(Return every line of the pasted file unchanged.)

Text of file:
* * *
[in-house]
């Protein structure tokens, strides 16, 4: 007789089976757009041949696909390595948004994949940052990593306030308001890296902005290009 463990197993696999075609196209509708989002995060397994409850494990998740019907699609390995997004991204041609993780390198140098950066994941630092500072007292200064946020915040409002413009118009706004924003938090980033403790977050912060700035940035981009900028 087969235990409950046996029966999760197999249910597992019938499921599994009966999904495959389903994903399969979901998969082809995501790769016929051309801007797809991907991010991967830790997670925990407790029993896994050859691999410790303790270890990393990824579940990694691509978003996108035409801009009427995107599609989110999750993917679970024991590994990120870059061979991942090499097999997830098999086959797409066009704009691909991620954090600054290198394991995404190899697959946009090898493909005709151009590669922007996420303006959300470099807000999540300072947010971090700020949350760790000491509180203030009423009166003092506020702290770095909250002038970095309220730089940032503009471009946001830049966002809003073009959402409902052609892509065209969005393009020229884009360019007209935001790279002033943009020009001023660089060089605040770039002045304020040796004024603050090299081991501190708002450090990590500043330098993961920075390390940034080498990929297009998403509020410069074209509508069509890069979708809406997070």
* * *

[in-house]
């Protein structure tokens, strides 16, 4: 007789089976757009041949696909390595948004994949940052990593306030308001890296902005290009 463990197993696999075609196209509708989002995060397994409850494990998740019907699609390995997004991204041609993780390198140098950066994941630092500072007292200064946020915040409002413009118009706004924003938090980033403790977050912060700035940035981009900028 087969235990409950046996029966999760197999249910597992019938499921599994009966999904495959389903994903399969979901998969082809995501790769016929051309801007797809991907991010991967830790997670925990407790029993896994050859691999410790303790270890990393990824579940990694691509978003996108035409801009009427995107599609989110999750993917679970024991590994990120870059061979991942090499097999997830098999086959797409066009704009691909991620954090600054290198394991995404190899697959946009090898493909005709151009590669922007996420303006959300470099807000999540300072947010971090700020949350760790000491509180203030009423009166003092506020702290770095909250002038970095309220730089940032503009471009946001830049966002809003073009959402409902052609892509065209969005393009020229884009360019007209935001790279002033943009020009001023660089060089605040770039002045304020040796004024603050090299081991501190708002450090990590500043330098993961920075390390940034080498990929297009998403509020410069074209509508069509890069979708809406997070």